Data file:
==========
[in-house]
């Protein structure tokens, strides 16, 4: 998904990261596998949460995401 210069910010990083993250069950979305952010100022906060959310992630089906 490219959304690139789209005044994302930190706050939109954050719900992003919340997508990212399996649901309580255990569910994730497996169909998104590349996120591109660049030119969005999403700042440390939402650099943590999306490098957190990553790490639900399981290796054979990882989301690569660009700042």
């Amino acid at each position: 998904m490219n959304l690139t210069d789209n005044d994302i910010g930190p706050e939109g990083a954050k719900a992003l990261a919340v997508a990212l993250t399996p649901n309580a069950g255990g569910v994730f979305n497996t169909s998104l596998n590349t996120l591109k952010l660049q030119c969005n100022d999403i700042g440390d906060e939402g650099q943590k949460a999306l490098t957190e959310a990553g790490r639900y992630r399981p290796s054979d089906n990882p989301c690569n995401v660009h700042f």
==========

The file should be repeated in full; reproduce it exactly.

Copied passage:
[in-house]
């Protein structure tokens, strides 16, 4: 998904990261596998949460995401 210069910010990083993250069950979305952010100022906060959310992630089906 490219959304690139789209005044994302930190706050939109954050719900992003919340997508990212399996649901309580255990569910994730497996169909998104590349996120591109660049030119969005999403700042440390939402650099943590999306490098957190990553790490639900399981290796054979990882989301690569660009700042």
């Amino acid at each position: 998904m490219n959304l690139t210069d789209n005044d994302i910010g930190p706050e939109g990083a954050k719900a992003l990261a919340v997508a990212l993250t399996p649901n309580a069950g255990g569910v994730f979305n497996t169909s998104l596998n590349t996120l591109k952010l660049q030119c969005n100022d999403i700042g440390d906060e939402g650099q943590k949460a999306l490098t957190e959310a990553g790490r639900y992630r399981p290796s054979d089906n990882p989301c690569n995401v660009h700042f």